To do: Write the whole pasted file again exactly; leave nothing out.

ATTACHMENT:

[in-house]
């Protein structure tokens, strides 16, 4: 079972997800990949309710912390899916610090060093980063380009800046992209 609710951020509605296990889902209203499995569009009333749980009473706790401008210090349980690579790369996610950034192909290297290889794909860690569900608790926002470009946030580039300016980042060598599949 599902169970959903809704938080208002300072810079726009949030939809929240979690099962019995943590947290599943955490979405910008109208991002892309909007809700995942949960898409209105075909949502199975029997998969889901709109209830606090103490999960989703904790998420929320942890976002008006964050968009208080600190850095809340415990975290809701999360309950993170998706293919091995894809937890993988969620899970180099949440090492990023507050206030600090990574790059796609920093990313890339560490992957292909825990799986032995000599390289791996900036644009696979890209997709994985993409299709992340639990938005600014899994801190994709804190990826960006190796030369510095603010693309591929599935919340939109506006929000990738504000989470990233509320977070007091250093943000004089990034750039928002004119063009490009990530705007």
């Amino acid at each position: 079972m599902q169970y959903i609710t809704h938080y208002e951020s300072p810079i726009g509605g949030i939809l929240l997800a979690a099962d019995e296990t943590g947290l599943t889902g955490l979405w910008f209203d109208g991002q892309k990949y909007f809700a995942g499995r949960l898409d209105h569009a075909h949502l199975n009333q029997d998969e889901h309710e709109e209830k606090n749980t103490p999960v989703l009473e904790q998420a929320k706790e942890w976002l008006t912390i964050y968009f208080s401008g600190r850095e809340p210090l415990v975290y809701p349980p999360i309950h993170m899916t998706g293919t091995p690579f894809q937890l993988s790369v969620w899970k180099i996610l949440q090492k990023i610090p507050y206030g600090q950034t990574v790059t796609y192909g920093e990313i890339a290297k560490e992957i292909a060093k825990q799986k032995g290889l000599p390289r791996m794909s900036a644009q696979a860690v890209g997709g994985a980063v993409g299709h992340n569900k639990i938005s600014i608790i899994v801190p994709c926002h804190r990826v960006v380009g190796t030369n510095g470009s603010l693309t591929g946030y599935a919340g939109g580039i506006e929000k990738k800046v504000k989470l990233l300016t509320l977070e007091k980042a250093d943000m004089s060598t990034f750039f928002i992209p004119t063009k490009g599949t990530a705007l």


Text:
[in-house]
């Protein structure tokens, strides 16, 4: 079972997800990949309710912390899916610090060093980063380009800046992209 609710951020509605296990889902209203499995569009009333749980009473706790401008210090349980690579790369996610950034192909290297290889794909860690569900608790926002470009946030580039300016980042060598599949 599902169970959903809704938080208002300072810079726009949030939809929240979690099962019995943590947290599943955490979405910008109208991002892309909007809700995942949960898409209105075909949502199975029997998969889901709109209830606090103490999960989703904790998420929320942890976002008006964050968009208080600190850095809340415990975290809701999360309950993170998706293919091995894809937890993988969620899970180099949440090492990023507050206030600090990574790059796609920093990313890339560490992957292909825990799986032995000599390289791996900036644009696979890209997709994985993409299709992340639990938005600014899994801190994709804190990826960006190796030369510095603010693309591929599935919340939109506006929000990738504000989470990233509320977070007091250093943000004089990034750039928002004119063009490009990530705007």
């Amino acid at each position: 079972m599902q169970y959903i609710t809704h938080y208002e951020s300072p810079i726009g509605g949030i939809l929240l997800a979690a099962d019995e296990t943590g947290l599943t889902g955490l979405w910008f209203d109208g991002q892309k990949y909007f809700a995942g499995r949960l898409d209105h569009a075909h949502l199975n009333q029997d998969e889901h309710e709109e209830k606090n749980t103490p999960v989703l009473e904790q998420a929320k706790e942890w976002l008006t912390i964050y968009f208080s401008g600190r850095e809340p210090l415990v975290y809701p349980p999360i309950h993170m899916t998706g293919t091995p690579f894809q937890l993988s790369v969620w899970k180099i996610l949440q090492k990023i610090p507050y206030g600090q950034t990574v790059t796609y192909g920093e990313i890339a290297k560490e992957i292909a060093k825990q799986k032995g290889l000599p390289r791996m794909s900036a644009q696979a860690v890209g997709g994985a980063v993409g299709h992340n569900k639990i938005s600014i608790i899994v801190p994709c926002h804190r990826v960006v380009g190796t030369n510095g470009s603010l693309t591929g946030y599935a919340g939109g580039i506006e929000k990738k800046v504000k989470l990233l300016t509320l977070e007091k980042a250093d943000m004089s060598t990034f750039f928002i992209p004119t063009k490009g599949t990530a705007l």